Was mystery floating man spying on space center?


The Associated Press

Hidekazu Kakoi was looking for a good spot to drop his fishing nets about 10 km offshore when he noticed something bobbing on the horizon.

Thinking it was a buoy, he pulled his boat closer and discovered a man, alone, grasping a duffel bag and slowly drowning. There was no ship in sight, no obvious explanation for how he might have gotten himself into such a predicament.

But that was just the start of the mystery.

Now recovering on tiny Tanegashima Island off Kyushu, the mystery man has refused to say a word to authorities since Kakoi rescued him last week.

The duffel bag floated away, and local officials say all they have to go on is the fact that he’s Asian, wore a tank-top that had a Korean label and fell — or jumped, or was pushed — into the water with his shoes on.

“He’s still not talking and we have no idea where he came from,” Shoji Nakamura, an official on the island, said Wednesday. “We’ve never seen anything like this before.”

The mystery has the island buzzing, and is starting to get national attention.

Is the man a North Korean spy? A Chinese drug-runner? A hapless Japanese landlubber?

“There’s all kinds of rumors going around,” Kakoi, who rescued the man last Thursday, said by telephone from his home on the island. “Of course, he wasn’t in much condition to tell me anything when I pulled him in.”

Amid the otherwise frustrating lack of clues, one fact is raising eyebrows — the Korean label on the man’s shirt.

Tiny and remote, Tanegashima is home to Japan’s main space center. Virtually all of Japan’s rockets are launched from pads on the island. Two years ago, Japan put up its first spy satellites from Tanegashima, the first of several intended to monitor missile deployments and a suspected nuclear weapons program in North Korea.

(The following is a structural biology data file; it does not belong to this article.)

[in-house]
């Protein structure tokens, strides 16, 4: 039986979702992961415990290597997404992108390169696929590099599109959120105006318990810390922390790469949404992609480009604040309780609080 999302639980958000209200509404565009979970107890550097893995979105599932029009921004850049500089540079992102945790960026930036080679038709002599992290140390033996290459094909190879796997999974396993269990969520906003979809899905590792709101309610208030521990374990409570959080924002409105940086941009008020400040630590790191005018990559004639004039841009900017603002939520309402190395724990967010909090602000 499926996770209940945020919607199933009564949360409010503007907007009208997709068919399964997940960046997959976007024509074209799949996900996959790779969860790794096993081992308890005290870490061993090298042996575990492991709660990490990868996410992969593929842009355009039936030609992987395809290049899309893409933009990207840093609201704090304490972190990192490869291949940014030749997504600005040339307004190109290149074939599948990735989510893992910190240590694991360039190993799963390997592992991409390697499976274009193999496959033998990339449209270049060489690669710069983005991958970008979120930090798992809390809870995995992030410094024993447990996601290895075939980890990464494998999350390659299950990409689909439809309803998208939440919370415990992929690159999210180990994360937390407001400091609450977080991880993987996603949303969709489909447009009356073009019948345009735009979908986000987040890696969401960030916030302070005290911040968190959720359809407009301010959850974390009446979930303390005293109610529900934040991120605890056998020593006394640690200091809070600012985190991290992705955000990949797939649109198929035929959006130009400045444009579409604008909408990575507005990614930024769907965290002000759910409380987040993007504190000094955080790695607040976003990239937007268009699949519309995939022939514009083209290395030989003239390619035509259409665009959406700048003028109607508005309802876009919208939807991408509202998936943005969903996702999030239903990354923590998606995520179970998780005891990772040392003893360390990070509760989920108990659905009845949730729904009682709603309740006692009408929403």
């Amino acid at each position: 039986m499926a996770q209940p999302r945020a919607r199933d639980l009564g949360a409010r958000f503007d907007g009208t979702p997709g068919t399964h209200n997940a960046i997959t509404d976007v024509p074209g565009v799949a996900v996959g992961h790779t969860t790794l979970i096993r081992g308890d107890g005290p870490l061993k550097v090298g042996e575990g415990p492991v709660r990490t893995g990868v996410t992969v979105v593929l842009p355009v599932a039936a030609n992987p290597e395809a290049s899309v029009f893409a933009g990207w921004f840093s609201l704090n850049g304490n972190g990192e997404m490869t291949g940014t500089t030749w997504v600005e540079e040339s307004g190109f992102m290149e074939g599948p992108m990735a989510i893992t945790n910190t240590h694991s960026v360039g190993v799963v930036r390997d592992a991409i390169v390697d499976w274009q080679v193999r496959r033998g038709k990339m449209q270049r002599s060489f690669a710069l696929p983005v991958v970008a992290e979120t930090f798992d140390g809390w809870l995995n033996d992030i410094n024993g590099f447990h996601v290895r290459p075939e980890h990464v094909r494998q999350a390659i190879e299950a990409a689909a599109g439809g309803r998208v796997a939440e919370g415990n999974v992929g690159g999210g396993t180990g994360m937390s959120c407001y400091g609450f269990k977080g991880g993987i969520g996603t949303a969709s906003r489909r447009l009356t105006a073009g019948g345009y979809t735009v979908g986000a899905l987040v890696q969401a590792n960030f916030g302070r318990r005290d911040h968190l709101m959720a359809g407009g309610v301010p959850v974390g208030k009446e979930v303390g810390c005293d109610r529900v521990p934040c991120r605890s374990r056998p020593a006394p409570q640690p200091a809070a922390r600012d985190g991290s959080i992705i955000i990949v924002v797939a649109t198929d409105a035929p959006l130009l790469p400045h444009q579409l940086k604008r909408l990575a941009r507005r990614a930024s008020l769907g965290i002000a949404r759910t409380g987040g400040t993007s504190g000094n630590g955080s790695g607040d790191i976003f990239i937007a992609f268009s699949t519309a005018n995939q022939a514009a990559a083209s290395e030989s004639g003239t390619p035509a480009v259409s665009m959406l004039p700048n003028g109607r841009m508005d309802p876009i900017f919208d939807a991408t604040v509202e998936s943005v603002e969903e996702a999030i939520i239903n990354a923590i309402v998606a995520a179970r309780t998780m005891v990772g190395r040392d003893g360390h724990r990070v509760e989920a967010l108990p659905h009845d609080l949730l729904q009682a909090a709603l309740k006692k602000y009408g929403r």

North Korean spies are known to have regularly infiltrated Japanese waters, and in the late 1970s and 80s even kidnapped at least a dozen Japanese citizens and whisked them off to the motherland — sometimes in boats — to teach their agents the Japanese language and culture.

Five known surviving abductees were finally repatriated two years ago, and their stories have become a well-known cautionary tale here to avoid beaches at night.

So, could he be a spy?

Local police say that is a possibility. They also believe he might have been running drugs, most of which also come into Japan from the Korean Peninsula or China, or was involved in some other sort of smuggling. No Japanese fishermen or divers have been reported missing in the area, so they believe that possibility is low.

“He’s got some reason why he doesn’t want to talk,” said one official, who spoke on condition of anonymity. “We’ll just have to wait until he’s ready.”

Police say the man appears to be in his 20s or 30s and is of an average build.

Over the past week, police have tried to talk to him in Japanese, Chinese, Korean and English, but to no avail.

Officials have ruled out the possibility that amnesia or some other injury is causing his silence.

“It seems he doesn’t talk on purpose,” the official said. “If he was deaf, we would think he would use a sign language or write something down on a paper or something to communicate. But he doesn’t do anything.”

Fisherman Kakoi said the man never called out for help while in the water, though he appeared to be conscious.

“For a while we just looked at each other. I was scared,” he said. “But then I pulled him in. His hands were purple. I didn’t ask if he was a criminal — I just wanted to get him to a doctor.”

“But now I wish I would have gone back for the bag,” Kakoi said. “That might have answered all our questions.”